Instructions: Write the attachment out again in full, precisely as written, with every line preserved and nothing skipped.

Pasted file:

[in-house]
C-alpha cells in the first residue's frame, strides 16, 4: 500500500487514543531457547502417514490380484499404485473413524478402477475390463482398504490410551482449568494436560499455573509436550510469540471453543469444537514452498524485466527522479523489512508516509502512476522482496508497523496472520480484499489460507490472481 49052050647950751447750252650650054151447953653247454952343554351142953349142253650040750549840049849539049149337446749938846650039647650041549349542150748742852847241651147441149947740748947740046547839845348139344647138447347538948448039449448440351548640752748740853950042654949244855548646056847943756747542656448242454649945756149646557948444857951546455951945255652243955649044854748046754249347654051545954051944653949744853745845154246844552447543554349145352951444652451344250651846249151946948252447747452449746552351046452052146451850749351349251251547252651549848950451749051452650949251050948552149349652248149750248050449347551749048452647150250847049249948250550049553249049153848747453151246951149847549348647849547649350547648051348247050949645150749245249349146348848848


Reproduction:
[in-house]
C-alpha cells in the first residue's frame, strides 16, 4: 500500500487514543531457547502417514490380484499404485473413524478402477475390463482398504490410551482449568494436560499455573509436550510469540471453543469444537514452498524485466527522479523489512508516509502512476522482496508497523496472520480484499489460507490472481 49052050647950751447750252650650054151447953653247454952343554351142953349142253650040750549840049849539049149337446749938846650039647650041549349542150748742852847241651147441149947740748947740046547839845348139344647138447347538948448039449448440351548640752748740853950042654949244855548646056847943756747542656448242454649945756149646557948444857951546455951945255652243955649044854748046754249347654051545954051944653949744853745845154246844552447543554349145352951444652451344250651846249151946948252447747452449746552351046452052146451850749351349251251547252651549848950451749051452650949251050948552149349652248149750248050449347551749048452647150250847049249948250550049553249049153848747453151246951149847549348647849547649350547648051348247050949645150749245249349146348848848